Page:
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It is approaching the time of year where we make the most of what is left and prepare for the off-season pack up writes Graham Curran of UK Sailmakers Ireland. The Autumn/Winter period is the best time for buying new sails, and for getting your sails serviced. Whether it’s your car, your own health, or your sails, it is no secret that an annual check-up and service is the best way to protect your investment and avoid trouble down the line.

Our sail loft in Crosshaven, Co Cork, has been a sail service centre for over forty years. Thousands of sails have been on our floor and it’s not often we see something we haven’t encountered before. We can spot issues before they emerge as serious problems. This will not only save you money – but also time. No one wants their sails on our floor when they should be on your boat out sailing!

"it is no secret that an annual check-up and service is the best way to protect your investment"

Depending on the type of sailing you are doing an ‘annual service’ can consist of many different things. Some of you may even ask “do I really need to?” The short answer is –yes you do – let me explain why.

Club Racer

If you’re a club racer then you’re the most likely to be asking the “do I really need to?” question. In fact, your sails will likely benefit more than anyone else from a good annual service.

When we receive your sails in our loft we give them a full check over. We check all luff tapes for tears, check common wear spots such as where it interacts with spreaders and stanchions, check for missing tell tails, and identify if there are any unknown causes for the problem which is presenting itself on the floor.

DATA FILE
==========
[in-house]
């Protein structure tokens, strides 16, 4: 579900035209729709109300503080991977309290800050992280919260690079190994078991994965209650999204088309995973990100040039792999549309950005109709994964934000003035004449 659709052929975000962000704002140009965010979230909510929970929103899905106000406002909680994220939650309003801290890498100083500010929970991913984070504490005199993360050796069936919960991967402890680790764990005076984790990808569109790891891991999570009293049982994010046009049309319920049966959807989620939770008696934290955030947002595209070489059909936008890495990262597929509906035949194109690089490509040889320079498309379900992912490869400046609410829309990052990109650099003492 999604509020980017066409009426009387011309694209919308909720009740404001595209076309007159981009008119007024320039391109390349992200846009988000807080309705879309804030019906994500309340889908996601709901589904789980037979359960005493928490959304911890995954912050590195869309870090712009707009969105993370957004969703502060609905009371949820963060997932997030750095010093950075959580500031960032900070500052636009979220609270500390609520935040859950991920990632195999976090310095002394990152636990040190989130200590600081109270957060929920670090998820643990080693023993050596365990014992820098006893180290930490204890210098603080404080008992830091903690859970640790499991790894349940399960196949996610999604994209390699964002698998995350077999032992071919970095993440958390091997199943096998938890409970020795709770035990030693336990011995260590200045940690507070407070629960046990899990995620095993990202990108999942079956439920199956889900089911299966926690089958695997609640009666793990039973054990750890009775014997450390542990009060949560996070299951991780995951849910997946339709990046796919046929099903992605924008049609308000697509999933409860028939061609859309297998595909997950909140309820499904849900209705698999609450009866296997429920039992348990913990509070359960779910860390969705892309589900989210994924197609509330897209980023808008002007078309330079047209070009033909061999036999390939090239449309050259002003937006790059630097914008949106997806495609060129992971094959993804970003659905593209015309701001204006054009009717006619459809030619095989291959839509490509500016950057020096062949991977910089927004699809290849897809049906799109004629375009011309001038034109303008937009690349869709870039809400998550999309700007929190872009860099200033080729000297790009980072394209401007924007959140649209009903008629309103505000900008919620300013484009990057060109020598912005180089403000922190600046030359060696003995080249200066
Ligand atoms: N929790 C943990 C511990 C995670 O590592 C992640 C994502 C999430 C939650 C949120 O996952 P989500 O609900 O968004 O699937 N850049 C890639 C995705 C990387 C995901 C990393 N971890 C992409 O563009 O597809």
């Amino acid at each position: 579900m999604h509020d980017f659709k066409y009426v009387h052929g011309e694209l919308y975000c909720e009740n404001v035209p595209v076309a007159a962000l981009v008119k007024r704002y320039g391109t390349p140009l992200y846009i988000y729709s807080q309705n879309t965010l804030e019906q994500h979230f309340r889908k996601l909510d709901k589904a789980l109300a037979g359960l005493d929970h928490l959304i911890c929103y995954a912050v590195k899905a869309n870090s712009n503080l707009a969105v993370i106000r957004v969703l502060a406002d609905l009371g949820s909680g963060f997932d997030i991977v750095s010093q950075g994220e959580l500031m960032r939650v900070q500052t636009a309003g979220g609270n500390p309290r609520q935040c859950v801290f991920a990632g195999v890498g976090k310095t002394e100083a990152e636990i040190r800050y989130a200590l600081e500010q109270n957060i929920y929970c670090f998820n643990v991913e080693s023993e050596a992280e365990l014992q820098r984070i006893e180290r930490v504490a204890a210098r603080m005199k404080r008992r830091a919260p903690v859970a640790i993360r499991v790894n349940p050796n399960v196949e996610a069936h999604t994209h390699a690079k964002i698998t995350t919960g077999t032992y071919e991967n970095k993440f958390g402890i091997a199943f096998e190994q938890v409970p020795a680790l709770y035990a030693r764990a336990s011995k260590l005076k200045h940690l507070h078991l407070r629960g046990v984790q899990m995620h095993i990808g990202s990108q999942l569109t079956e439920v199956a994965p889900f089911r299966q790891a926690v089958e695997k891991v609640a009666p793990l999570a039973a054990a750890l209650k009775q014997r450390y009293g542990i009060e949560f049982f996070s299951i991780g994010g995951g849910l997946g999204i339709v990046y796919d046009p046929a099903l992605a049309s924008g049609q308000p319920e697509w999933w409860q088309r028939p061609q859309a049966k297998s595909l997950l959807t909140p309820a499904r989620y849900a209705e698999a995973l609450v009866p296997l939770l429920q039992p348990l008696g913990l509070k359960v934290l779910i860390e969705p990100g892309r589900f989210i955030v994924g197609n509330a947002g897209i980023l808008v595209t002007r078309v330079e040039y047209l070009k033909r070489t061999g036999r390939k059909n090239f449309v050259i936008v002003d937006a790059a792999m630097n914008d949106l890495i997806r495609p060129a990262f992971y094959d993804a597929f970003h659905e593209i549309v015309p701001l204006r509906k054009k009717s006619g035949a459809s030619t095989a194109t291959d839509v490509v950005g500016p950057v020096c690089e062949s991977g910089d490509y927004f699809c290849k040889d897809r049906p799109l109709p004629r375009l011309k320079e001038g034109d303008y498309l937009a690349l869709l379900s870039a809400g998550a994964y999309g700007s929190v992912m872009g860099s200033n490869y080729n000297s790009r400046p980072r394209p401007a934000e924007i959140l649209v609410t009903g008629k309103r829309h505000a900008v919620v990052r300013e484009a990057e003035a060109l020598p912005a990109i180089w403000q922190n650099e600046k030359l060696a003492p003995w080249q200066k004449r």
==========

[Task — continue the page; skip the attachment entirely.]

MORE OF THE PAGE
For example; we see many luff tape repairs throughout the season and during winter service. Luff tapes don’t just tear. If they tear then there is a reason why. Sometimes it can be a simple mistake of sheeting on too early or skipping the feeder – but often there is a problem which can be solved on the boat. We discuss potential issues with our customers and present solutions to avoid damage occurring in the future.

While we have your sails we can re-measure them for IRC. This can lead to a nice reduction in your IRC handicap upon your revalidation for the 2020 season.

Our expert staff pick up details which the untrained eye would overlook. Leverage this experience to protect your investment and maximize your time on the water come next spring.

Coastal Cruiser